Review: “Monsters In Print: A Collection of Creatures Known Mostly From Newspapers”

There’s a pretty great idea for a book behind Monsters In Print: A Collection of Creatures Known Mostly from Newspapers (Independently published; 2019), and I’m glad someone compiled and published it. That someone was Adam Benedict of the Pine Barrens Institute.

Scouring historical newspaper archives, he’s gathered articles about monsters from the 1820s through the 1940s, and presents them here in chronological order, making no attempts to edit them, for the sake of veracity, nor any attempts to contextualize or explain them, for the sake of objectivity. The result is a book that can be difficult to read straight-through for pleasure, but also a valuable book, for anyone particularly interested in the subject matter…like, say, someone who was writing their own book on monsters. 

Benedict’s decision to use time as the organizing principle for his book, rather than geography or type of creature, means one can see how much some things change over the decades, and how little other things change. It does make it a little difficult to navigate, though, if someone is reading for monster stories based on a criteria other than the order in which they appeared (There is an index of “source newspapers by location,” although I’ve noticed both in reading this book and in my own research that the location of the home newspaper doesn’t always match up to the setting of the monster sighting, as we’ll discuss below and we examine the particular Ohio content of Monsters In Print).

The book collects about 160 articles about monsters in total, filling its first 400 or so pages of the book (after which point there is a “bonus” section on mystery airships, featuring ten articles from 1896-1915 about the occasional sightings or even flaps of sightings regarding flying machines of various sorts that are often considered forerunners to UFO sightings; here, only one of the articles seems to suggest an interplanetary source of the ships, though). 

Of those 160 articles, it will probably come as no surprise that the vast majority of them, almost 70, are of the sea serpent or sea monster variety, although when I say “seas monster” I’m here counting large fish, reptile or amalgamated mystery creatures seen not only in the ocean, but also in lakes and occasionally even in rivers.

Stories about wildmen of various types account for the next biggest category, with 23 articles, while eagles or giant birds accounted for eight articles and giant snakes for seven.

Following sea monsters, the next biggest category is what I would consider miscellaneous monsters, of which very few appear more than twice in the book. These 50 creatures include a pig-headed woman, a vampire, a mermaid, a couple of mer-men, a centaur, a banshee, man-eating plants, a giant turtle, a giant lizard, a giant spider, a giant frog, a frog man, mammoths and mastodons, several chimerical creatures like “a cross between a lion and a bull,” the Hodag and some monsters so strange that it would take too long to try to explain them in this space.

While many of these articles I read for the first time in this book, there are some classic stories that should be familiar to most readers interested in the subject of cryptozoology, and these are always fun to run across, as the realization dawns that one knows this monster, it’s a little like running into a friend or an acquaintance unexpectedly.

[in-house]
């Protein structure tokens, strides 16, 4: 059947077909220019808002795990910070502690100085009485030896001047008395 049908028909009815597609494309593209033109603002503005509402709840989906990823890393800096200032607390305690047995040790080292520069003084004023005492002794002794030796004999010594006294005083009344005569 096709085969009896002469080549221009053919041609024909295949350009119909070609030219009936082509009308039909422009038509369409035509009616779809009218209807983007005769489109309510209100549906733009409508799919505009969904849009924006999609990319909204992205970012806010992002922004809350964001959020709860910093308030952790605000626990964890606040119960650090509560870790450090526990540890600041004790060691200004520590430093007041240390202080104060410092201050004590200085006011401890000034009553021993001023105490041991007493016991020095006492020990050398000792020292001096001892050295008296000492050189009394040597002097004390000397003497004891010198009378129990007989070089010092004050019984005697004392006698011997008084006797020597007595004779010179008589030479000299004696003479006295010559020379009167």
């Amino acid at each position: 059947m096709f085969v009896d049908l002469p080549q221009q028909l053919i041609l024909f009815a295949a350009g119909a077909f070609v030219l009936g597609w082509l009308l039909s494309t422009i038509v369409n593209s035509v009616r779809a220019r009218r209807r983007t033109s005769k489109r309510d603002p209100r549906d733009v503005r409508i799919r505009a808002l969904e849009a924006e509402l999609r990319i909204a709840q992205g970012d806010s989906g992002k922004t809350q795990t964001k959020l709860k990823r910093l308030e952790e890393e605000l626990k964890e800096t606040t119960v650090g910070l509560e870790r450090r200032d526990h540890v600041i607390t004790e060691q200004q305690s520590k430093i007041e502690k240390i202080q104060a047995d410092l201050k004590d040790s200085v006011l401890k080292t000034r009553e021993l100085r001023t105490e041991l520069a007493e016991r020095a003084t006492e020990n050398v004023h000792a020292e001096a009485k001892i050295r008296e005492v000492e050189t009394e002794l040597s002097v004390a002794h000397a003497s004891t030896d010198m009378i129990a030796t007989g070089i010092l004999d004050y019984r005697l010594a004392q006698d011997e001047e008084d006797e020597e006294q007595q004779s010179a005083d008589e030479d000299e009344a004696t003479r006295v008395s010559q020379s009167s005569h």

These include The Van Meter Monster, a winged creature seen around the small Iowa town in 1903 that bore a light on its head, and is sometimes written of in the context of pterodactyls, or visitors akin to the Mothman or even as an American answer to Spring-Heeled Jack;  The Partridge Creek Monster, the relict “Keratosaurus” that was said to be seen in the not-terribly-dinosaur-friendly area of Alaska in 1908;  and several stories of the Jersey Devil from the 1909 flap that helped solidify that particular American monster’s place in legend and culture.

As for the Ohio content, there are six entries in the index, but, remember, that’s for the place of origin of the newspaper an article comes from, not the pace where the monster featured in the article hails from. 

The first tale is from an 1855 issue of the Carroll Free Press, “The Monster Snake Taken,” and it rather breathlessly chronicles the capture of a serpentine lake monster from an unnamed body of water that empties into the Genesee River. The creature was captured by one Daniel Smith, “an old whaleman,” with his harpoons, strong whaleline and his experience of hunting whales; the article claims the monster was taken alive, essentially leashed to the shore with a harpoon and wire, and was measured to be 59-feet, five-inches long. That’s pretty precise, given that it was still alive and thrashing when the measurements were taken!

Next comes an 1876 story from the Cincinnati Daily Star. Headlined “Vampirism in Servia,” the four-page article tells the story of a young girl killed by a vampire in Servia, where “as in the most Slavonic countries, exists a popular belief in vampires, dead folk who quit their graves at night to torment the living.”

The Cincinnati Daily Star also published the next article from an Ohio paper, 1879’s “Two Terrified Hunters: Chased by an Enraged Maniac on Whom They Fired.” Said maniac is a wildman, which cryptozoology enthusiasts will recognize as a precursor to the modern Bigfoot stories. In Vermont, a pair of hunters saw “a huge, hairy object…spring from behind the cliff and start for the woods, running with the speed of the wind.” Thinking it an animal, the hunteres fired and grazed its arm, at which point it turned and resumed running with the speed of the wind, right at them. 

As wildman/Bigfoot stories go, this one is interesting, as it seems to be a bit of both: